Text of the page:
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  • The Western Captiveand Other Indian Stories by Elizabeth Oakes Smith
  • Timothy H. Scherman
The Western Captive and Other Indian Stories. By Elizabeth Oakes Smith. Edited by Caroline M. Woidat. Toronto: Broadview Press, 2015. 332pp. $22.95 paper/$15.95 pdf, ebook.

It’s not every day that we can identify the crucial turn in the recovery of a major American woman writer, but I would argue that the publication of this book signals just such a privileged moment. Featured in various book chapters, scholarly essays, and conference papers appearing irregularly since the 1970s, Elizabeth Oakes Smith (1806–93) has figured most prominently in published scholarship for her poetry, having even been represented in Cheryl Walker’s The Nightingale’s Burden (1982) as one of a small number of writers representing a “composite” view of the nineteenth-century woman poet (67–86). But in the absence of editions like this from Broadview, our ability to incorporate Oakes Smith more fully into our research and teaching has been hindered by the general difficulty of physically accessing and sharing standard editions of her work, an enormous amount of which still awaits recovery in manuscript collections or rare copies of gift books and annuals. In this light, the availability of this well-researched edition of Oakes Smith’s The Western Captive and other writings on Native Americans will not only give scholars new texts to complicate narratives of Indian/white relations in the antebellum United States; it also stands to change or at least challenge the way we teach the works of Lydia Maria Child, Catherine Sedgwick, Ann Stephens, and other antebellum writers addressing these relations.

Readers will find The Western Captive (1842) a more Indian-centered text than Catharine Maria Sedgwick’s Hope Leslie: or, Early Times in the Massachusetts (1827) or Lydia Maria Child’s Hobomok: A Tale of Early Times (1824), combining an honorific portrayal of the Shawnee chief Tecumseh with an uncompromising critique of the domestic limits of white women’s lives. The novel’s protagonist, Margaret Durand, might in a way be compared to Sedgwick’s Faith [End Page 433] Leslie, taken captive as a child when her family is massacred and lost to her adopting tribe. But while Sedgwick’s protagonist (or Child’s) must finally resist cultural adoption, Oakes Smith’s Margaret (now called Swaying Reed) never considers herself captive at all, finding in Shawnee society the fully developed identity and dignity denied women in the white settlements. If there is a captive in the text, in Oakes Smith’s view it would seem to be indigenous peoples resisting the advance of white settlement. Thus, as Woidat makes clear in her introduction, in its broadest reading The Western Captive becomes Oakes Smith’s contribution to broad national debates over Manifest Destiny, land development, Indian removal in general, and the legacy of then recently deceased President William Henry Harrison in particular.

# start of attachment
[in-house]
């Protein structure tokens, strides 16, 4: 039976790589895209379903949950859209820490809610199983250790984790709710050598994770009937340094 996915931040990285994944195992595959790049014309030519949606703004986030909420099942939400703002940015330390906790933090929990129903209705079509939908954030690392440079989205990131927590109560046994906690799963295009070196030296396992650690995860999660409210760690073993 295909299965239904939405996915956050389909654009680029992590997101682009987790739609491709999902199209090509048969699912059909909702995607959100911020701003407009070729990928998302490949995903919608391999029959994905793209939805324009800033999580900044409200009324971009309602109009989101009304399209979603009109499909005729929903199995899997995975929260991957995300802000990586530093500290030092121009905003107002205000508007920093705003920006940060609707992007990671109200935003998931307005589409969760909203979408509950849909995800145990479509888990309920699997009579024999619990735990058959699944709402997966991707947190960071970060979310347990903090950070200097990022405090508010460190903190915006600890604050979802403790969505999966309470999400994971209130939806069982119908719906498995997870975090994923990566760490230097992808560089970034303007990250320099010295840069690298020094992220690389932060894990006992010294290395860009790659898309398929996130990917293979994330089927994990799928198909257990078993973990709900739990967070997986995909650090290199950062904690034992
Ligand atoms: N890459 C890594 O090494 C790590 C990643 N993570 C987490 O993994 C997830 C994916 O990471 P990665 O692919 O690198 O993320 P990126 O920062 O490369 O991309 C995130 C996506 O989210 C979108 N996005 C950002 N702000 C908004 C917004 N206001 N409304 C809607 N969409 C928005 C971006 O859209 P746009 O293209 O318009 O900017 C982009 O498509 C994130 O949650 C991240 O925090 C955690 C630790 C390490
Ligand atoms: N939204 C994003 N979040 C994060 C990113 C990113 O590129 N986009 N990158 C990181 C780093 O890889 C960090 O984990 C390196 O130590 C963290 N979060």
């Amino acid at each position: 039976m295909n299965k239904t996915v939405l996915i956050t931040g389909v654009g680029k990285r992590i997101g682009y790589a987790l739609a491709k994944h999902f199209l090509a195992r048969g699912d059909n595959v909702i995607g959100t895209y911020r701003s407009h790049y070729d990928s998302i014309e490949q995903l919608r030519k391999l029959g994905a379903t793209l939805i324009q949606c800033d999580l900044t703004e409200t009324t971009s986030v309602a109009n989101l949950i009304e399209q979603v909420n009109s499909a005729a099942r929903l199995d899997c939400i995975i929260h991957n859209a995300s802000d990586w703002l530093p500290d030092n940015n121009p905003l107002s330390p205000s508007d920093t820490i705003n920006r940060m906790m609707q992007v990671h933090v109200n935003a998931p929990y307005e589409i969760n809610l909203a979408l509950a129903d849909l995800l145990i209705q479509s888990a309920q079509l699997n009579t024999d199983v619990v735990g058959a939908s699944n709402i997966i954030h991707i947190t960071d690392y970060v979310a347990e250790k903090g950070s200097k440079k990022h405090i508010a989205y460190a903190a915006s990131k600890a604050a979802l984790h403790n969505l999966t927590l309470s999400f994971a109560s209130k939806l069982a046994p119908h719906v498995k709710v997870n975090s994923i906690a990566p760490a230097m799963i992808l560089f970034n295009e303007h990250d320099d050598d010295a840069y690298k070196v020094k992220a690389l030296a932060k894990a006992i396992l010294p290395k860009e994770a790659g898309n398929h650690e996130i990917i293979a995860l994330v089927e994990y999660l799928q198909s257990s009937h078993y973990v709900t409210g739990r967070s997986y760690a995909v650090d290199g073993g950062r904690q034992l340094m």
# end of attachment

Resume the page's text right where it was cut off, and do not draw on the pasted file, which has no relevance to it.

While in an earlier Legacy essay on the novel (“Puritan Daughters”) Woidat interprets the character of Swaying Reed as a white woman’s fantasy and a mostly allegorical critique of the limits of patriarchy, the strongest part of her introduction for the present volume is her elaboration of Oakes Smith’s actual personal and professional involvement with the principal authorities guiding the literary commerce between Native American and white culture, Henry and Jane Schoolcraft. Oakes Smith’s correspondence with and a later biographical sketch of Jane Schoolcraft, included in one of several appendixes, demonstrate the grounds from which Oakes Smith portrayed herself as a “transcultural” woman “by recounting dialogue in which Indians . . . grant her the distinction of possessing an ‘Indian soul’” (28). Woidat’s inclusion of Oakes Smith’s “Kinneho: A Legend of Moosehead Lake” (1851) demonstrates Oakes Smith’s complex position as a translator of Native American texts, both as one whose gender position has left her in a position of subjugation shared with indigenous populations and as one whose attraction to the wilderness brings her into positive contact with Indians whose confidence (and stories) she then carries or “translates” into the pages of American periodicals. The published result is what Woidat refers to as “a palimpsest with layers of American Indian and...


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pp. 433-435
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